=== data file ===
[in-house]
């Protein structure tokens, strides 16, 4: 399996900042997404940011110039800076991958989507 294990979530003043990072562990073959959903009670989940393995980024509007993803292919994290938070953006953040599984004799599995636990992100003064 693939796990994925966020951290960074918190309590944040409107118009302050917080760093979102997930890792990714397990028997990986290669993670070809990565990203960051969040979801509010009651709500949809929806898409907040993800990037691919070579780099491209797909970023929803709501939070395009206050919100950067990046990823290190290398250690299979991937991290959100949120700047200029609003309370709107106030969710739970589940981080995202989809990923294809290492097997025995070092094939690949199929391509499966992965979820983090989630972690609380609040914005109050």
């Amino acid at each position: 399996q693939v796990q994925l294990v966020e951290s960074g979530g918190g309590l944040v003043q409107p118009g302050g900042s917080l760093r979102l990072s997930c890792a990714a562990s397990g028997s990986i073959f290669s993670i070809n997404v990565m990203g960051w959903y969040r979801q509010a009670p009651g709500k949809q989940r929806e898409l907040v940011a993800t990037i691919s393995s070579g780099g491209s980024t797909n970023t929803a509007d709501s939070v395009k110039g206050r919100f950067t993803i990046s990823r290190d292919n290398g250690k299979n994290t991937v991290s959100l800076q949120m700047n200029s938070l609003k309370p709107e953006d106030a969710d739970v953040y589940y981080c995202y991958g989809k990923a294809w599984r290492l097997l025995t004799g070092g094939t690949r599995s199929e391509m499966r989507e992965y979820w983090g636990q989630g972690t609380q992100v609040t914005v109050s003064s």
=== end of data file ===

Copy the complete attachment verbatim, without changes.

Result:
[in-house]
């Protein structure tokens, strides 16, 4: 399996900042997404940011110039800076991958989507 294990979530003043990072562990073959959903009670989940393995980024509007993803292919994290938070953006953040599984004799599995636990992100003064 693939796990994925966020951290960074918190309590944040409107118009302050917080760093979102997930890792990714397990028997990986290669993670070809990565990203960051969040979801509010009651709500949809929806898409907040993800990037691919070579780099491209797909970023929803709501939070395009206050919100950067990046990823290190290398250690299979991937991290959100949120700047200029609003309370709107106030969710739970589940981080995202989809990923294809290492097997025995070092094939690949199929391509499966992965979820983090989630972690609380609040914005109050």
């Amino acid at each position: 399996q693939v796990q994925l294990v966020e951290s960074g979530g918190g309590l944040v003043q409107p118009g302050g900042s917080l760093r979102l990072s997930c890792a990714a562990s397990g028997s990986i073959f290669s993670i070809n997404v990565m990203g960051w959903y969040r979801q509010a009670p009651g709500k949809q989940r929806e898409l907040v940011a993800t990037i691919s393995s070579g780099g491209s980024t797909n970023t929803a509007d709501s939070v395009k110039g206050r919100f950067t993803i990046s990823r290190d292919n290398g250690k299979n994290t991937v991290s959100l800076q949120m700047n200029s938070l609003k309370p709107e953006d106030a969710d739970v953040y589940y981080c995202y991958g989809k990923a294809w599984r290492l097997l025995t004799g070092g094939t690949r599995s199929e391509m499966r989507e992965y979820w983090g636990q989630g972690t609380q992100v609040t914005v109050s003064s």